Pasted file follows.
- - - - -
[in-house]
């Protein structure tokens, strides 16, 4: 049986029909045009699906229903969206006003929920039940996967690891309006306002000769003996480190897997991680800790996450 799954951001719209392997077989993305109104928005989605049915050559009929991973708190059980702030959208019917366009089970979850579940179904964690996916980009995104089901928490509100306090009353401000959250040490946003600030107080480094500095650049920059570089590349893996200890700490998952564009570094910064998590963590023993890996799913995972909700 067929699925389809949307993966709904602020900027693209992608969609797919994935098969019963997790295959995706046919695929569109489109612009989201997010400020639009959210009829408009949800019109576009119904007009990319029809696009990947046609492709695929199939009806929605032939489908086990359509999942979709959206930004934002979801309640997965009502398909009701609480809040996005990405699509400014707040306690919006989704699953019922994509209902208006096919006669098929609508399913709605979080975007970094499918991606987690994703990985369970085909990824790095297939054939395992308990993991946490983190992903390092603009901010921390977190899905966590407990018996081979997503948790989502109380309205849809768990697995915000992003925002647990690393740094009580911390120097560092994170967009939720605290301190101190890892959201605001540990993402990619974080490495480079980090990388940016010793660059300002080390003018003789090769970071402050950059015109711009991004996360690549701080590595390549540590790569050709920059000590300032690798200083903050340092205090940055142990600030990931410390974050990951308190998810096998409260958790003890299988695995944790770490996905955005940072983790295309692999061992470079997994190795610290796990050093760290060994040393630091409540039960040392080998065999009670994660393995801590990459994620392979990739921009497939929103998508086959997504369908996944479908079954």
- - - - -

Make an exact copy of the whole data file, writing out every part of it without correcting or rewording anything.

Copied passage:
[in-house]
């Protein structure tokens, strides 16, 4: 049986029909045009699906229903969206006003929920039940996967690891309006306002000769003996480190897997991680800790996450 799954951001719209392997077989993305109104928005989605049915050559009929991973708190059980702030959208019917366009089970979850579940179904964690996916980009995104089901928490509100306090009353401000959250040490946003600030107080480094500095650049920059570089590349893996200890700490998952564009570094910064998590963590023993890996799913995972909700 067929699925389809949307993966709904602020900027693209992608969609797919994935098969019963997790295959995706046919695929569109489109612009989201997010400020639009959210009829408009949800019109576009119904007009990319029809696009990947046609492709695929199939009806929605032939489908086990359509999942979709959206930004934002979801309640997965009502398909009701609480809040996005990405699509400014707040306690919006989704699953019922994509209902208006096919006669098929609508399913709605979080975007970094499918991606987690994703990985369970085909990824790095297939054939395992308990993991946490983190992903390092603009901010921390977190899905966590407990018996081979997503948790989502109380309205849809768990697995915000992003925002647990690393740094009580911390120097560092994170967009939720605290301190101190890892959201605001540990993402990619974080490495480079980090990388940016010793660059300002080390003018003789090769970071402050950059015109711009991004996360690549701080590595390549540590790569050709920059000590300032690798200083903050340092205090940055142990600030990931410390974050990951308190998810096998409260958790003890299988695995944790770490996905955005940072983790295309692999061992470079997994190795610290796990050093760290060994040393630091409540039960040392080998065999009670994660393995801590990459994620392979990739921009497939929103998508086959997504369908996944479908079954």